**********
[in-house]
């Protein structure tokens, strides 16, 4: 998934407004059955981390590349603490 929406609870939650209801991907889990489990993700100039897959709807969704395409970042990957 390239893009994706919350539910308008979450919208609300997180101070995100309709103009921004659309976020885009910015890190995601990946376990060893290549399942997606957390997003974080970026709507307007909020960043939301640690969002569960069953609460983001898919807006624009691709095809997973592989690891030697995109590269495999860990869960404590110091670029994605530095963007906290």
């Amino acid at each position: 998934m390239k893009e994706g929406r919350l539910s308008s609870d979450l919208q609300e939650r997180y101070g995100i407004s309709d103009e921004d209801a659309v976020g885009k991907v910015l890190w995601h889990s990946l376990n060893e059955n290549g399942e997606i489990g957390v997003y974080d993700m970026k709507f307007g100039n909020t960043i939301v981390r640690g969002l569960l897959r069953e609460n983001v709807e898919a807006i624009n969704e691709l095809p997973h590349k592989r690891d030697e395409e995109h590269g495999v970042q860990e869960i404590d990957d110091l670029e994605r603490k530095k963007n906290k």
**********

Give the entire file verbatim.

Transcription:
[in-house]
């Protein structure tokens, strides 16, 4: 998934407004059955981390590349603490 929406609870939650209801991907889990489990993700100039897959709807969704395409970042990957 390239893009994706919350539910308008979450919208609300997180101070995100309709103009921004659309976020885009910015890190995601990946376990060893290549399942997606957390997003974080970026709507307007909020960043939301640690969002569960069953609460983001898919807006624009691709095809997973592989690891030697995109590269495999860990869960404590110091670029994605530095963007906290």
């Amino acid at each position: 998934m390239k893009e994706g929406r919350l539910s308008s609870d979450l919208q609300e939650r997180y101070g995100i407004s309709d103009e921004d209801a659309v976020g885009k991907v910015l890190w995601h889990s990946l376990n060893e059955n290549g399942e997606i489990g957390v997003y974080d993700m970026k709507f307007g100039n909020t960043i939301v981390r640690g969002l569960l897959r069953e609460n983001v709807e898919a807006i624009n969704e691709l095809p997973h590349k592989r690891d030697e395409e995109h590269g495999v970042q860990e869960i404590d990957d110091l670029e994605r603490k530095k963007n906290k």